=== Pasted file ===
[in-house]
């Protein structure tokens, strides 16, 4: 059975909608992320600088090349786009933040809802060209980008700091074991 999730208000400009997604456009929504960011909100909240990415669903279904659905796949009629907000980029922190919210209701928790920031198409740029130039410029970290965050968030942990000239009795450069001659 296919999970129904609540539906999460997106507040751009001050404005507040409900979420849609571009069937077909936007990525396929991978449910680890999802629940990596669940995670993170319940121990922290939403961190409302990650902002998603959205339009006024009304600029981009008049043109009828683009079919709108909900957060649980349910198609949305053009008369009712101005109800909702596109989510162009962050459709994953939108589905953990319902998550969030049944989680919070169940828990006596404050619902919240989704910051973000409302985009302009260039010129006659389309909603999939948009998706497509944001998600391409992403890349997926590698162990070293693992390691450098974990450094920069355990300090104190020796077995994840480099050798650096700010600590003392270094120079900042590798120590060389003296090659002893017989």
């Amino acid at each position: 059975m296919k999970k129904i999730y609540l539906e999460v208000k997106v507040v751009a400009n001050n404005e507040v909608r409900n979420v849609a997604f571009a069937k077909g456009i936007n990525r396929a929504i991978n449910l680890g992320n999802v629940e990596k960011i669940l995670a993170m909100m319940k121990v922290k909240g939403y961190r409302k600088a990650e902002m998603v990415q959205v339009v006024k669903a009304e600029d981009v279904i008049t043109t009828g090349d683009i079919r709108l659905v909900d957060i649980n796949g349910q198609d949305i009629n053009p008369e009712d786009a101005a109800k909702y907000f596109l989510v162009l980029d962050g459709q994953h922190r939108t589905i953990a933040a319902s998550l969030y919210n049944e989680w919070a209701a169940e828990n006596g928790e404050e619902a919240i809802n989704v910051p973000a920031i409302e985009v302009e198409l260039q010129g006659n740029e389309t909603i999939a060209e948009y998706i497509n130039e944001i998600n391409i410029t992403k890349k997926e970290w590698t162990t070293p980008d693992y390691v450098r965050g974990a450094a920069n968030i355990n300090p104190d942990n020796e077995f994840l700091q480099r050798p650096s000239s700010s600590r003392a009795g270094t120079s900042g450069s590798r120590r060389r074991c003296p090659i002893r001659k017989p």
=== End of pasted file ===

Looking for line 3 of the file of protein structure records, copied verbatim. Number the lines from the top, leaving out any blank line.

């Amino acid at each position: 059975m296919k999970k129904i999730y609540l539906e999460v208000k997106v507040v751009a400009n001050n404005e507040v909608r409900n979420v849609a997604f571009a069937k077909g456009i936007n990525r396929a929504i991978n449910l680890g992320n999802v629940e990596k960011i669940l995670a993170m909100m319940k121990v922290k909240g939403y961190r409302k600088a990650e902002m998603v990415q959205v339009v006024k669903a009304e600029d981009v279904i008049t043109t009828g090349d683009i079919r709108l659905v909900d957060i649980n796949g349910q198609d949305i009629n053009p008369e009712d786009a101005a109800k909702y907000f596109l989510v162009l980029d962050g459709q994953h922190r939108t589905i953990a933040a319902s998550l969030y919210n049944e989680w919070a209701a169940e828990n006596g928790e404050e619902a919240i809802n989704v910051p973000a920031i409302e985009v302009e198409l260039q010129g006659n740029e389309t909603i999939a060209e948009y998706i497509n130039e944001i998600n391409i410029t992403k890349k997926e970290w590698t162990t070293p980008d693992y390691v450098r965050g974990a450094a920069n968030i355990n300090p104190d942990n020796e077995f994840l700091q480099r050798p650096s000239s700010s600590r003392a009795g270094t120079s900042g450069s590798r120590r060389r074991c003296p090659i002893r001659k017989p």